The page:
Standard & Poor’s has disclosed that the top credit rating of Britain is at risk because of the planned European Union referendum of Prime Minister David Cameron.
In a statement, the credit ratings agency lowered the outlook on the AAA rating of the country to “negative” from “stable.” This change in rating means that there is a one-in-three chance of a possible downgrade in the following two years. In its analysis, S&P said that Cameron’s pledge for a vote represents a risk to growth prospects of the UK economy and exports and financial services of the country.
S&P said Britain’s decision to propose a referendum was at least partially driven by intention of the UK government to include the influence of the euro-skeptic U.K. Independence Party. The credit ratings agency also commented that it believe the referendum is aimed at strengthening unity inside Cameron’s party that has a strong euro-skeptic wing. It was also remarked by the ratings company that the referendum suggests that economic policy making may be at risk of being more exposed to party politics than anticipated by S&P previously.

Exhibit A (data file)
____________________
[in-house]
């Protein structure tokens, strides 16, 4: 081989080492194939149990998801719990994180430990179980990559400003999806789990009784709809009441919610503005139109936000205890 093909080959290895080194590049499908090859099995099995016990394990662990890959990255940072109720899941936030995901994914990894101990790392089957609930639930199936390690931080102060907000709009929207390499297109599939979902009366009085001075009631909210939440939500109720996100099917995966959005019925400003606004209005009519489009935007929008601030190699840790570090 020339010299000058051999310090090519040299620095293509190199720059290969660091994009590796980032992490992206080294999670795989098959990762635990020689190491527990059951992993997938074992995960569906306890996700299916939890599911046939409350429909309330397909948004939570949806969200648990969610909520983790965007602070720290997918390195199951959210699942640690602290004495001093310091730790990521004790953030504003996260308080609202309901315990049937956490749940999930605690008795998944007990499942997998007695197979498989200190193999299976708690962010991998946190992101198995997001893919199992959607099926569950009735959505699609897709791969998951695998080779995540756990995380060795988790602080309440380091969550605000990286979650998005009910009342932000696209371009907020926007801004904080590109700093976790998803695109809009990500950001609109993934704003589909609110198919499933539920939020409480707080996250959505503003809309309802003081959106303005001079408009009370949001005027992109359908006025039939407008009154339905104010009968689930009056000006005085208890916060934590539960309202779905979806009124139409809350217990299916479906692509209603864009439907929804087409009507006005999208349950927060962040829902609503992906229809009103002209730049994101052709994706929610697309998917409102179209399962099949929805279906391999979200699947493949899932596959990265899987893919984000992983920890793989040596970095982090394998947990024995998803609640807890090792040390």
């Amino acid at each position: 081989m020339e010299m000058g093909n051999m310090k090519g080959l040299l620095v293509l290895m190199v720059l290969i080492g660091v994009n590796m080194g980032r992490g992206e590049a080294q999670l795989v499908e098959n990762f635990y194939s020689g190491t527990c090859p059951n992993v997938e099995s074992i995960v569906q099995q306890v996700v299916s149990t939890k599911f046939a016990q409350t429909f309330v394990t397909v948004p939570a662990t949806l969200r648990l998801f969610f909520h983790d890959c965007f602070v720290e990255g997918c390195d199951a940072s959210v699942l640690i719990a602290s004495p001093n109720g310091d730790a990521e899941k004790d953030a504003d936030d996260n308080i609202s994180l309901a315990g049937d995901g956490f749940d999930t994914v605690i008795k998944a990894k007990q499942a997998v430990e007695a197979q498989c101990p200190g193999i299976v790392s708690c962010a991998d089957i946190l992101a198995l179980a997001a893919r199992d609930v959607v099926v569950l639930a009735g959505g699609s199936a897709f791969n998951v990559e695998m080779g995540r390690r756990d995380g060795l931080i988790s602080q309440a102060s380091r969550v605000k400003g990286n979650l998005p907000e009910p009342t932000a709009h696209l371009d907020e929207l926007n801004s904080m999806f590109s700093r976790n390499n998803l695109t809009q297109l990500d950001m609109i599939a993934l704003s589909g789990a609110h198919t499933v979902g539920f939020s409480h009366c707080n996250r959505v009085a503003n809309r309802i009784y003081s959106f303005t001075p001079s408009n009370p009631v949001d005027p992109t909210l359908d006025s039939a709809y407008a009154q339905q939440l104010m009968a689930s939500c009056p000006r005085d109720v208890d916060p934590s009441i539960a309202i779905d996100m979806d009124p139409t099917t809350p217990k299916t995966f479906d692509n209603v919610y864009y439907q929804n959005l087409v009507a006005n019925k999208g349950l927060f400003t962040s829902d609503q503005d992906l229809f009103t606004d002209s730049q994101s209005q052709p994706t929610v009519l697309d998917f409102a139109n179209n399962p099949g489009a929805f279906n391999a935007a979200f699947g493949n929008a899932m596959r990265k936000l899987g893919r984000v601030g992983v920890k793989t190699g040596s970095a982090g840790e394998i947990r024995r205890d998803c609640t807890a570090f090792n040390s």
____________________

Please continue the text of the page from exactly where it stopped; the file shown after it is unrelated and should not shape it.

A few days back, Moody’s Investors Service issued a warning that the planned European Union referendum is a threat to the rating of Britain. Moody’s, which rates the U.K. at AA1 (its second-highest grade), said an early referendum could hurt the UK rating as it increases the risk that the British government would not clinch the changes it wants that could possibly negatively influence willingness of the Cameron government to support remaining in the European Union.
The S&P analysis was played down by the U.K. Treasury in a statement in which it remarked that the present scenario represents a time of “heightened risk” and the UK government should push on with its economic program.
After S&P’s announcement, the British pound pared its advance against the dollar. It was up 0.3 percent at $1.5559 on June 12 (as of 6:22 p.m. London time).